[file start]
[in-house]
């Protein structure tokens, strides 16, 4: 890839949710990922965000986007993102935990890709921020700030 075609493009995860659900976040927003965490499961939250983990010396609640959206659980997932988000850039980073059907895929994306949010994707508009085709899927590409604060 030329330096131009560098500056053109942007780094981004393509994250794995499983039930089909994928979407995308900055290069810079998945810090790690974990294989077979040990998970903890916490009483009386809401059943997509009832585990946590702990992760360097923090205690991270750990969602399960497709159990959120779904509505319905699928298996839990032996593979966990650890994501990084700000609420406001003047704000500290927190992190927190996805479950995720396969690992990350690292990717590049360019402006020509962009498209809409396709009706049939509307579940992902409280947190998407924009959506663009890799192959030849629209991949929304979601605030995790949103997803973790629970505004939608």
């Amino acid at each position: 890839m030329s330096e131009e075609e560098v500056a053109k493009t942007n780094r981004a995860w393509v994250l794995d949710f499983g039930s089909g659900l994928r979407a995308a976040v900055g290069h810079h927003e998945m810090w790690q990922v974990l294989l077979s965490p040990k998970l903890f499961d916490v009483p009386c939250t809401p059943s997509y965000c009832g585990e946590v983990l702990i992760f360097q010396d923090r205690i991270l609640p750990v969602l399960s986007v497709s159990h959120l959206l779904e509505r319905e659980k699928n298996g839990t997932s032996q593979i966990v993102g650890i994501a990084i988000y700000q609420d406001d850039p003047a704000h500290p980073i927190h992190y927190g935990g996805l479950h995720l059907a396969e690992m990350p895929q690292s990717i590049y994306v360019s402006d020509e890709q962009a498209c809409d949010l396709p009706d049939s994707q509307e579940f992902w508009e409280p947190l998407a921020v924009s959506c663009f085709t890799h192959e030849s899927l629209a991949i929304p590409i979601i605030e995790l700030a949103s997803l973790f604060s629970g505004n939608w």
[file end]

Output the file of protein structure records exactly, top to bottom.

[in-house]
């Protein structure tokens, strides 16, 4: 890839949710990922965000986007993102935990890709921020700030 075609493009995860659900976040927003965490499961939250983990010396609640959206659980997932988000850039980073059907895929994306949010994707508009085709899927590409604060 030329330096131009560098500056053109942007780094981004393509994250794995499983039930089909994928979407995308900055290069810079998945810090790690974990294989077979040990998970903890916490009483009386809401059943997509009832585990946590702990992760360097923090205690991270750990969602399960497709159990959120779904509505319905699928298996839990032996593979966990650890994501990084700000609420406001003047704000500290927190992190927190996805479950995720396969690992990350690292990717590049360019402006020509962009498209809409396709009706049939509307579940992902409280947190998407924009959506663009890799192959030849629209991949929304979601605030995790949103997803973790629970505004939608």
């Amino acid at each position: 890839m030329s330096e131009e075609e560098v500056a053109k493009t942007n780094r981004a995860w393509v994250l794995d949710f499983g039930s089909g659900l994928r979407a995308a976040v900055g290069h810079h927003e998945m810090w790690q990922v974990l294989l077979s965490p040990k998970l903890f499961d916490v009483p009386c939250t809401p059943s997509y965000c009832g585990e946590v983990l702990i992760f360097q010396d923090r205690i991270l609640p750990v969602l399960s986007v497709s159990h959120l959206l779904e509505r319905e659980k699928n298996g839990t997932s032996q593979i966990v993102g650890i994501a990084i988000y700000q609420d406001d850039p003047a704000h500290p980073i927190h992190y927190g935990g996805l479950h995720l059907a396969e690992m990350p895929q690292s990717i590049y994306v360019s402006d020509e890709q962009a498209c809409d949010l396709p009706d049939s994707q509307e579940f992902w508009e409280p947190l998407a921020v924009s959506c663009f085709t890799h192959e030849s899927l629209a991949i929304p590409i979601i605030e995790l700030a949103s997803l973790f604060s629970g505004n939608w």